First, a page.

Let $m \ge 2 -$ fixed positive integer. The sequence of non-negative real numbers $\{x_n\}_{n=1}^{\infty}$ is that for all $n\in \mathbb N$ $$x_{n+m}\le \frac{x_n+x_{n+1}+\cdots+x_{n+m-1}}{m}$$ Prove that this sequence has a limit.

I know I need to prove 1) the sequence is monotone; 2) the sequence is limited. But I can not do any of these items.

  • 1
    $\begingroup$ While the sequence is bounded it's not monotone, so that will lead us to nothing. $\endgroup$ – Stefan4024 Jun 28 '16 at 18:34
  • $\begingroup$ Refer to this answer to other post $\endgroup$ – G Cab Oct 30 '16 at 0:07

I'll show for only $m=2$, and this method can be easily generalized to $m\geq 3$.

Boundedness of sequence can be shown by induction on $n$. Suppose $\{x_{n}\}$ satisfies $x_{n+2}\leq \frac{x_{n}+x_{n+1}}{2}$ for all $n\geq 1$. Now, define $y_{n}:=x_{n}+2x_{n+1}$, then the condition is equivalent to $y_{n+1}\leq y_{n}$, i.e. $y_{n}$ is monotone decreasing. Since $x_{n}$ is bounded, $y_{n}$ is also bounded so it converges to some $\alpha\geq 0$ by monotone convergence theorem. Now, by definition we can show \begin{align} x_{n+1}=\frac{1}{2}y_{n}-\frac{1}{4}y_{n-1}+\cdots+(-1)^{n-1}\frac{1}{2^{n}}y_{1}+(-1)^{n}\frac{1}{2^{n}}x_{1} \end{align} in many ways.

We claim that $\lim_{n\to \infty} x_{n}=\frac{\alpha}{3}$ (this is the only candidate for the limit of sequence $x_{n}$ because of $y_{n}=x_{n}+2x_{n+1}$). For any $\epsilon>0$, there exists $N$ s.t $|y_{n}-\alpha|<\epsilon$ for $n>N$. Then \begin{align} \Bigl|x_{n+1}-\frac{\alpha}{3}\Bigr|&=\Bigr|\frac{1}{2}(y_{n}-\alpha)-\frac{1}{4}(y_{n-1}-\alpha)+\cdots+(-1)^{n-1}\frac{1}{2^{n}}(y_{1}-\alpha)+(-1)^{n}\frac{1}{2^{n}}x_{1}-\frac{1}{3}\left(-\frac{1}{2}\right)^{n}\alpha\Bigr| \\ &\leq \left(\frac{1}{2}+\cdots+\frac{1}{2^{n-N}}\right)\epsilon+\frac{1}{3}\left(\frac{1}{2}\right)^{n}\alpha+\frac{1}{2^{n}}x_{1}+\Bigl|\frac{1}{2^{n+1-N}}(y_{N}-\alpha)+\cdots+\frac{(-1)^{N-1}}{2^{n}}(y_{1}-\alpha)\Bigr| \\ &\leq \epsilon+\frac{1}{3}\left(\frac{1}{2}\right)^{n}\alpha+\frac{1}{2^{n}}x_{1}++\frac{1}{2^{n}}(2^{N}-1)M \end{align} where $M=y_{1}-\alpha$ (note that $0\leq y_{n}-\alpha\leq y_{1}-\alpha$). Since last expression goes to $0$ as $\epsilon\to 0$ and $n\to \infty$, we get the desired result.

For the general $m$, use \begin{align} y_{n}:=x_{n}+2x_{n+1}+\cdots+mx_{n+m-1} \end{align} which is monotone decreasing and bounded, so converges. If $\lim_{n\to\infty}y_{n}=\alpha$, then we can show that $\lim_{n\to \infty} x_{n}=\frac{2}{m(m+1)}\alpha$. I think computation would be much more complicated.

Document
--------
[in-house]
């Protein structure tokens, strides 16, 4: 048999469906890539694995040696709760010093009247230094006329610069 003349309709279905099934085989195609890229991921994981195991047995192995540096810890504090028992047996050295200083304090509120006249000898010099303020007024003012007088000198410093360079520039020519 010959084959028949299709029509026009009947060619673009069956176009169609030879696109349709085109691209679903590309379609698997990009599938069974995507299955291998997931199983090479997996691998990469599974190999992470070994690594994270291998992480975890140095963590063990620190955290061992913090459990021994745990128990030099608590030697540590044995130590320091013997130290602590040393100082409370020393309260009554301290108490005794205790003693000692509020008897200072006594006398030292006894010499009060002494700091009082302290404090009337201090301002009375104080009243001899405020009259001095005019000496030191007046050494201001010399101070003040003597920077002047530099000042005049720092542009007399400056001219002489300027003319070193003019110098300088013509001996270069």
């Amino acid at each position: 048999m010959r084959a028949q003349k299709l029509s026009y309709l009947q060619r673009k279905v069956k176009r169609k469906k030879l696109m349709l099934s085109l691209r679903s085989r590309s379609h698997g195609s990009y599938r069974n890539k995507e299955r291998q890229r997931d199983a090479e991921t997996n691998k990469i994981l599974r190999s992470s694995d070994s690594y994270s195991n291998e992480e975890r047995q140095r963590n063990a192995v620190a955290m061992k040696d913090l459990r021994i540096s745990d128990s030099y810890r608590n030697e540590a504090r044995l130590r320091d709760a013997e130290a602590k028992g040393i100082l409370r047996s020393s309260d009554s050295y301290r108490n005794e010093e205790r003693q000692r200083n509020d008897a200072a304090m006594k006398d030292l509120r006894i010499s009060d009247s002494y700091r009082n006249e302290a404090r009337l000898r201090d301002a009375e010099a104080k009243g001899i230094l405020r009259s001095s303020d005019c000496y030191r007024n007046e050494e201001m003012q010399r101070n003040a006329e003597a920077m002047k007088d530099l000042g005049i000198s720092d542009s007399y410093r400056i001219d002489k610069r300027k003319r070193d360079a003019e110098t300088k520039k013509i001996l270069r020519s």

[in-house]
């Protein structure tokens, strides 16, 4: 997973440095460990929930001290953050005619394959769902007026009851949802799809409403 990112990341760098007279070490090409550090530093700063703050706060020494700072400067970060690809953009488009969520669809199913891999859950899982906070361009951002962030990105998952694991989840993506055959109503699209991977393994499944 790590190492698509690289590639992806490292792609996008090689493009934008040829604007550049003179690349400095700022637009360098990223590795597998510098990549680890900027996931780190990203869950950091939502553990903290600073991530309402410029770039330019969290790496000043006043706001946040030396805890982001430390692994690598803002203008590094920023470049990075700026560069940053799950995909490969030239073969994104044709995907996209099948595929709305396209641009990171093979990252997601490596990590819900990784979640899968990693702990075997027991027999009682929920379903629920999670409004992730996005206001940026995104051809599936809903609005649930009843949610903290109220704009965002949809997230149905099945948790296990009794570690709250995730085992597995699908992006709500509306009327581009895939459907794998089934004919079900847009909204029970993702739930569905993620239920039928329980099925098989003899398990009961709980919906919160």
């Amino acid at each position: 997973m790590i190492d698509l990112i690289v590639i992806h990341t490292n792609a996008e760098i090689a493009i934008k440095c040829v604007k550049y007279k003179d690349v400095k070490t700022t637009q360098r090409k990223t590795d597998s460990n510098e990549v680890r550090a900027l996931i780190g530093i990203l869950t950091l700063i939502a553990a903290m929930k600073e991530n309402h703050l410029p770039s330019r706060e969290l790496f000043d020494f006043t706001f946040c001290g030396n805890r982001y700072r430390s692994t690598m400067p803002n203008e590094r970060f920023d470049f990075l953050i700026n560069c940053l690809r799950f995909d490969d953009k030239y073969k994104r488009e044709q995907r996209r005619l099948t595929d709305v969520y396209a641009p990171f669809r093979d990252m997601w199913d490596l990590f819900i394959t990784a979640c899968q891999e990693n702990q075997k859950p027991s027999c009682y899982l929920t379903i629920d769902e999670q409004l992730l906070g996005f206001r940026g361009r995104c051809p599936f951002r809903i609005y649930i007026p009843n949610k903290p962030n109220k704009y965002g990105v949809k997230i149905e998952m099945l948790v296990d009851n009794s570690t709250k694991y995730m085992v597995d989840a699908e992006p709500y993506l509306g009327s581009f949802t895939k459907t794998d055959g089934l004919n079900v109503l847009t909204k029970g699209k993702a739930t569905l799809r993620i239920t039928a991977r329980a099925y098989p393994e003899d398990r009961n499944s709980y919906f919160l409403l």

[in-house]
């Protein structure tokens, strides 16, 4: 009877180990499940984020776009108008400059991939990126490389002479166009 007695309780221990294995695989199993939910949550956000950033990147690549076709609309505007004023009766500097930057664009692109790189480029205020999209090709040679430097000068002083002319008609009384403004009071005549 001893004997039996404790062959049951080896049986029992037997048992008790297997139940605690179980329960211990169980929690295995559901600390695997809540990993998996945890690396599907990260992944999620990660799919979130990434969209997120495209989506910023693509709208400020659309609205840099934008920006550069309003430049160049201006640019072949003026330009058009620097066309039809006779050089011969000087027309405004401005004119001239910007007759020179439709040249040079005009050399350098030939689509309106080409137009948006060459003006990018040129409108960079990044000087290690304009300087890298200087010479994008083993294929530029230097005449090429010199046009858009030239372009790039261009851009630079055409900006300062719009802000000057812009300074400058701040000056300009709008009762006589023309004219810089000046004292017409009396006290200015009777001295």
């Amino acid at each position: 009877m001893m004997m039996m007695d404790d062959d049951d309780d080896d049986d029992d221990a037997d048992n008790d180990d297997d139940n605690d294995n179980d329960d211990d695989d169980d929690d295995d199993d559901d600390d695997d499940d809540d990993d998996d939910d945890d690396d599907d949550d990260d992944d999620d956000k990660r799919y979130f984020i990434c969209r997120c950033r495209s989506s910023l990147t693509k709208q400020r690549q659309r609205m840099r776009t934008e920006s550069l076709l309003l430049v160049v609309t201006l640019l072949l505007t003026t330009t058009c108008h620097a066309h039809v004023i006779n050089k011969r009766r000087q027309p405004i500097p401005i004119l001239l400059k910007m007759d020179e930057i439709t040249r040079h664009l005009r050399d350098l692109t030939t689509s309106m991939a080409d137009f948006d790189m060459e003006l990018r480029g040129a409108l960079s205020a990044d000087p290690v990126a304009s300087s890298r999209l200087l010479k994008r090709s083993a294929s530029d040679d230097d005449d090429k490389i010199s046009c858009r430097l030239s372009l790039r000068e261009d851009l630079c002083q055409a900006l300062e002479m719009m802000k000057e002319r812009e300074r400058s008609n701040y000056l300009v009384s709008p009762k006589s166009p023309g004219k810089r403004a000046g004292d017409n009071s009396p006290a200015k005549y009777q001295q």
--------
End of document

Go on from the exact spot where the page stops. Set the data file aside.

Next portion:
• $\begingroup$ I think you can just use induction on $m$ to show that convergence of $y_{n}$ implies convergence of $x_{n}$. $\endgroup$ – Seewoo Lee Jun 29 '16 at 8:00
  • $\begingroup$ Refer to this answer to other post $\endgroup$ – G Cab Oct 30 '16 at 0:08

The following solution is due to Dean Hickerson (but any errors are mine):

Let $\color{blue}{M_n=\max\{x_n, x_{n+1}, \cdots, x_{n+m-1}\}}$ for each $n$.

Since $x_{n+m}$ is less than or equal to the average of the previous $m$ terms, $x_{n+m}\le M_n$; hence $M_{n+1}\le M_n$.

Therefore $(M_n)$ is a nonincreasing sequence bounded below by zero, so $\displaystyle\lim_{n\to\infty}M_n$ exists; call it A.

Obviously $\displaystyle A=\limsup_{n\to\infty}x_n$; I claim that also $\displaystyle A=\liminf_{n\to\infty} x_n$.

If not, then there's a number $B<A$ such that there are infinitely many $n$ with $x_n < B$.

Choose such an $n$ so large that $\displaystyle x_k < A + \frac{A-B}{m-1}$ for all $k\ge n-m$.

$\hspace{.25 in}$[Choose $N$ with $M_N<A+\frac{A-B}{m-1}$, and then choose $n>N+m$ with $x_n<B$.]

Then $\color{blue}{\displaystyle x_{n+i} \le \frac{x_{n+i-m} + \cdots + x_{n+i-1}}{m}}$ for $1\le i\le m$.

The $x's$ being averaged here include $x_n$, which is less than B;

and the other $m-1$ $x's$ are each less than $\displaystyle A + \frac{A-B}{m-1}$, so

$\color{blue}{\displaystyle x_{n+i} < \frac{B + (m-1)(A + \frac{A-B}{m-1})}{m}=\frac{B+(m-1)A+A-B}{m}=A}$ for $1\le i\le m$.

Therefore $M_{n+1}<A$, contradicting the fact that $(M_n)$ is a decreasing sequence with limit $A$.

Thus $\displaystyle\liminf_{n\to\infty}x_n=A=\limsup_{n\to\infty}x_n, \text{ so }\lim_{n\to\infty}x_n=A$.


One can also view this problem probabilistically in light of the renewal theory. To see this, let $a_k = \frac{1}{m}$ for $k=1,\ldots,m$ and $b_n = x_n -\frac{1}{m}(x_{n-1}+\cdots+ x_{n-m})$. (We regard $x_j=0$ for non-positive integers $j$.) Then we may write the given condition in the form of a (discrete) renewal equation: $$x_n = -b_n +\sum_{k=0}^{n}x_{n-k}a_k, \quad \forall n\geq 0.$$ According to the Blackwell's renewal theorem(Or Key renewal theorem), if $b_n$ is absolutely summable and $0<\sum_{j\geq 0} ja_j\leq\infty$, then the limit of $x_n$ exists and is equal to $$\lim_{n\to \infty} x_n = -\frac{\sum_{j= 0}^\infty b_j}{\sum_{j= 0}^\infty ja_j}.$$ We can easily see that $\sum_{j= 0}^\infty ja_j = (m+1)/2>0$, so it remains to show $\sum_j |b_j| <\infty$. Since $b_n\geq 0$ for all $n\geq m$, it suffices to show $\sum_{j\geq m} b_j$ is bounded. However, a little bit of calculation easily shows that $$\sum_{j= m}^N b_j =\sum_{0\leq j \leq m-1} (1-\frac{j}{m})\left(x_{N-j}-x_j\right)\leq 2m\cdot\left(\sup_{j\geq 1} x_j\right),$$giving the desired result.


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